But what people want even more is to live in vibrant communities that foster the well-being of their families. The most desirable communities are active communities with ample bike paths, recreation spaces, and sport activities (both organized and unstructured) for kids through seniors.
Developing more policies and partnerships that place health and inclusion — the core values of Project Play — at the center of our sport system will be essential in aligning the interests of stakeholders and addressing myriad other issues, including the health care crisis.
Who gets defined as an athlete?
One of the key developments of the past year was the National Federation of State High School Associations embracing e-sports. Other traditional sport entities are investing in competitive video gaming as well, and as they chase the dollars, the public will be asked to expand the notion of an athlete to include those whose body movements are largely limited to a few fingers. The argument has been proffered: That’s a couple more fingers than are used in riflery.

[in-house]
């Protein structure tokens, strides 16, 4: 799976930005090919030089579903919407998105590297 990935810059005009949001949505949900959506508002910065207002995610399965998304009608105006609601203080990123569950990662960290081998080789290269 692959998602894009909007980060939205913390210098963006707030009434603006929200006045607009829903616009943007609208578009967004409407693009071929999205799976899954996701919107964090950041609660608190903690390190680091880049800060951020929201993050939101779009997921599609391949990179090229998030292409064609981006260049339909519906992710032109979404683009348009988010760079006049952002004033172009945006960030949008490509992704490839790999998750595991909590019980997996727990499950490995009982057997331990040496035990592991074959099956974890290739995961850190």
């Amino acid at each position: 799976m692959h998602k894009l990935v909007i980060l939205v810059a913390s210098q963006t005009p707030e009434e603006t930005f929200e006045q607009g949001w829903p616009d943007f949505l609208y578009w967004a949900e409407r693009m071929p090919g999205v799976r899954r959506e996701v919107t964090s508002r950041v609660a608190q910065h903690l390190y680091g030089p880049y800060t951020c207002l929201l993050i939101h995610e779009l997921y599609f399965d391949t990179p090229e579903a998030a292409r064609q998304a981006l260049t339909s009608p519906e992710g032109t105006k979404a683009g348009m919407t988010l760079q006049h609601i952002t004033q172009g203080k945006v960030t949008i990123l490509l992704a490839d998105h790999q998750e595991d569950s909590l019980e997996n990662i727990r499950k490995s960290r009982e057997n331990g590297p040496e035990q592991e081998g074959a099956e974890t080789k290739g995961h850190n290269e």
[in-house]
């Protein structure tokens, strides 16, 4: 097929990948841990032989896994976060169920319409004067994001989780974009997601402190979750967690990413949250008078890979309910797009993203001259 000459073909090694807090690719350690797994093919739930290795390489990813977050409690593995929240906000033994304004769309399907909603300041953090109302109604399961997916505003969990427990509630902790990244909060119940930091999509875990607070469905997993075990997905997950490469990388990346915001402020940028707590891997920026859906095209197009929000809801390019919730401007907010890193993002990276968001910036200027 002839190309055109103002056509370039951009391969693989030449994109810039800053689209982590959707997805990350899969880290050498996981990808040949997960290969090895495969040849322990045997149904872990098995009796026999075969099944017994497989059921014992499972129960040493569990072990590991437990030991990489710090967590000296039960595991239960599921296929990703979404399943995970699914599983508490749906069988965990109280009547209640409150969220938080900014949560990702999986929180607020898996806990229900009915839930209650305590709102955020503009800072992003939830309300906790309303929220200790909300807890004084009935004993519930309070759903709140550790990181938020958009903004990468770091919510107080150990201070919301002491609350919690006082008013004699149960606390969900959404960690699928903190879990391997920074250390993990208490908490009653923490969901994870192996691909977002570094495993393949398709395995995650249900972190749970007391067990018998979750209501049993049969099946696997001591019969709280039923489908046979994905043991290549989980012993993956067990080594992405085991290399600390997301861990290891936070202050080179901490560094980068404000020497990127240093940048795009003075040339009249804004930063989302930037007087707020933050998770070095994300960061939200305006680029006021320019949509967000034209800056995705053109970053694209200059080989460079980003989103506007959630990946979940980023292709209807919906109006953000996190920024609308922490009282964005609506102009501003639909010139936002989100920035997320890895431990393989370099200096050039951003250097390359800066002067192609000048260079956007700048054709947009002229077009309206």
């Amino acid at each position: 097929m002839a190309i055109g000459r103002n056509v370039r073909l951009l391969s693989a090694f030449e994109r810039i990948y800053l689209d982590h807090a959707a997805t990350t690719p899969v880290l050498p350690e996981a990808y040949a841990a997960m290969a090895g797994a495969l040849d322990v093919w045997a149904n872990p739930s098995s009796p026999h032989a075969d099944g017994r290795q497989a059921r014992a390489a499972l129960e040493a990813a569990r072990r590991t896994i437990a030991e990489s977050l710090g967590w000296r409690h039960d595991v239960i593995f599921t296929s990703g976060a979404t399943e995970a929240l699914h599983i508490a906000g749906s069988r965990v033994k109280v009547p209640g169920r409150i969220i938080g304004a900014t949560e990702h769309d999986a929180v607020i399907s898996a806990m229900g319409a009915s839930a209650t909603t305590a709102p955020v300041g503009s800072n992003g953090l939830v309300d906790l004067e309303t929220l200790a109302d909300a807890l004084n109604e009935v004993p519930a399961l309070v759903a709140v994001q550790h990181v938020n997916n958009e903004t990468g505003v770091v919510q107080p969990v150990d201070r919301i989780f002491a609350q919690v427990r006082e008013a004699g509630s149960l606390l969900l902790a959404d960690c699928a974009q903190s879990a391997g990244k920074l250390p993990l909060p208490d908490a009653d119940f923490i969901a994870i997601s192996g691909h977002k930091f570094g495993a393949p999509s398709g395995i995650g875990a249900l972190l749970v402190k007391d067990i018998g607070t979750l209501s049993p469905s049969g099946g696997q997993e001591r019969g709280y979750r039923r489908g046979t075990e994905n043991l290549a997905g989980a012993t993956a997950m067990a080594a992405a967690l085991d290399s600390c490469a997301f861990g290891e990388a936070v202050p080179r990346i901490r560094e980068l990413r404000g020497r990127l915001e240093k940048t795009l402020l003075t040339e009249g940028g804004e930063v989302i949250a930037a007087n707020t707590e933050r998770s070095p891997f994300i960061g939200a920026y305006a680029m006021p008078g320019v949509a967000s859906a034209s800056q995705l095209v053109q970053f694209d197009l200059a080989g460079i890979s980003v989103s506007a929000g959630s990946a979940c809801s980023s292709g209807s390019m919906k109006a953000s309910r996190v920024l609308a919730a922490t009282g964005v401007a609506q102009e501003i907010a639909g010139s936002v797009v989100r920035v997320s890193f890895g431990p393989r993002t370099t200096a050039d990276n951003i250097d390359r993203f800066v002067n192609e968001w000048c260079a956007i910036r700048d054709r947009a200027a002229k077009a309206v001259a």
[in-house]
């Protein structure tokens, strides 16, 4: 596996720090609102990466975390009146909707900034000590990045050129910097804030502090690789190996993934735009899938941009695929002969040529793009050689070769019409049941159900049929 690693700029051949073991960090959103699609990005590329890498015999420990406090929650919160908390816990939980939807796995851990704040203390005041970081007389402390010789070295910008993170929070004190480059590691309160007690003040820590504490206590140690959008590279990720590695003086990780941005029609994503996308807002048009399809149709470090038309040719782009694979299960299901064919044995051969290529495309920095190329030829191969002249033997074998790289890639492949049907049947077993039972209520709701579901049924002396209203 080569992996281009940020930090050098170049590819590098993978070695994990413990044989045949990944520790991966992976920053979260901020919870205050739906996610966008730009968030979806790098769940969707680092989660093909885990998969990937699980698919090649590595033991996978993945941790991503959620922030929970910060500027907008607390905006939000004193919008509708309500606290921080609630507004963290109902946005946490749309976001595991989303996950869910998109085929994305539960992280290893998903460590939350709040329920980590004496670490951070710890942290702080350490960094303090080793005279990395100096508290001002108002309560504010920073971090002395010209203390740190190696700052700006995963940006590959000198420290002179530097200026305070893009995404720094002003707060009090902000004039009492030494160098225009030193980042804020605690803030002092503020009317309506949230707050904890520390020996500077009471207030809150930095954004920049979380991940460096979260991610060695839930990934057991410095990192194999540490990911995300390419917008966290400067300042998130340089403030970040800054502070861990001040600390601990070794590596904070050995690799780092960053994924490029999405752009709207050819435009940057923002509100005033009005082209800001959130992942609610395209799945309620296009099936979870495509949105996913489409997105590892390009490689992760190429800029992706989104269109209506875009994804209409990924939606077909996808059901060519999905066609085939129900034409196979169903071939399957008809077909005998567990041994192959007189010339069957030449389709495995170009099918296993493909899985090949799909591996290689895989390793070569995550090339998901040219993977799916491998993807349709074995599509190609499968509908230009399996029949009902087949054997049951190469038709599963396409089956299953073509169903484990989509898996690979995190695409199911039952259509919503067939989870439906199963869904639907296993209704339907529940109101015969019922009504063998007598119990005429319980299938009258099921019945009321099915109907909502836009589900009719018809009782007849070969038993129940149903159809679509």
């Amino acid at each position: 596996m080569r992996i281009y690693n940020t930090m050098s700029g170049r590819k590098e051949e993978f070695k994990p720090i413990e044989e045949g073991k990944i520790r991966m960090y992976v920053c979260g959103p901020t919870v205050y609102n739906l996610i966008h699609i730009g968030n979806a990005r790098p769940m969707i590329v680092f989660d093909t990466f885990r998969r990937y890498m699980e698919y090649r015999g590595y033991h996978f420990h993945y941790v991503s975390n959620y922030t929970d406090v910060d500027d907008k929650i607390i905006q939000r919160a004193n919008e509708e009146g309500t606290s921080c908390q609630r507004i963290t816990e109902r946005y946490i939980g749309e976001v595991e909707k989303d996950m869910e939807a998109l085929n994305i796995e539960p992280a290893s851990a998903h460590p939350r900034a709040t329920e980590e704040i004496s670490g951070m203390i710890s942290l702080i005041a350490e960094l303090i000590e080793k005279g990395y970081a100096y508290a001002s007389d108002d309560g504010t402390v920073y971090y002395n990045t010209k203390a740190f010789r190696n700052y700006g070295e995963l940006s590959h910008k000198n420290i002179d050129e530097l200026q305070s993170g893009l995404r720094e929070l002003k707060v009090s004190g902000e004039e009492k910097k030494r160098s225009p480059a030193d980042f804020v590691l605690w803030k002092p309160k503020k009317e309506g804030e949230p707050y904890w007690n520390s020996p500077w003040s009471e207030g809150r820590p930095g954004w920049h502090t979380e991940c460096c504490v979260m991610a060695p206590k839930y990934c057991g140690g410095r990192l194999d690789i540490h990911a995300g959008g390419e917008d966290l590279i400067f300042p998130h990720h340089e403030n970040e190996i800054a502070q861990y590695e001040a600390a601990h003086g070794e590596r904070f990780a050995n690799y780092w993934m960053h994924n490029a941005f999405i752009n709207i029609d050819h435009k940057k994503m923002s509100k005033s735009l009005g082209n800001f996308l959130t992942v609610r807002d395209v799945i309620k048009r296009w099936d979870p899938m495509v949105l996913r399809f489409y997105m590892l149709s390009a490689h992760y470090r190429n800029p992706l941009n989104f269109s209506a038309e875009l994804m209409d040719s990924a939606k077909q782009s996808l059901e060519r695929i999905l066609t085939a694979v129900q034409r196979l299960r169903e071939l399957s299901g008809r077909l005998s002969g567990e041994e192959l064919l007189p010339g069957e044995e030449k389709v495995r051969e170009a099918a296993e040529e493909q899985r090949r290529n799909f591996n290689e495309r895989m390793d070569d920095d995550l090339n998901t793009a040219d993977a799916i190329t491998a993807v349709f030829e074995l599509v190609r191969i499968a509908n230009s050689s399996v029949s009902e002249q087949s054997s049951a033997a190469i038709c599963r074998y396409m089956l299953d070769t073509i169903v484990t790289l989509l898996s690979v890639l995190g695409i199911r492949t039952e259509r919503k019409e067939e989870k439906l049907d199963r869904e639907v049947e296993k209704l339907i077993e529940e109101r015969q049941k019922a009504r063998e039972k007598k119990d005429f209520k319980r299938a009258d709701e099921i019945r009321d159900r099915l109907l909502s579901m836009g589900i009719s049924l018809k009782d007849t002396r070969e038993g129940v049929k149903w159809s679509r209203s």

That is true, though there are hazards in adjusting our common cultural understanding of sport as activity that involves physical activity. We know that good things happen when bodies are in motion. By the week it seems, the research grows about the physiological, mental, academic, social, and emotional benefits of being active and/or playing sports.
More essential is expanding our scope of the athletes served by key institutions. The US Olympic Committee (USOC) is a critical player. In 1978, the Amateur Sports Act placed the USOC in charge of developing our sport system for athletes at all levels, including youth. Since the 1990s, and increasingly over the past decade, energies have shifted more toward the tippy-top of our sport system in an effort to turn Olympic hopefuls into Olympic stars.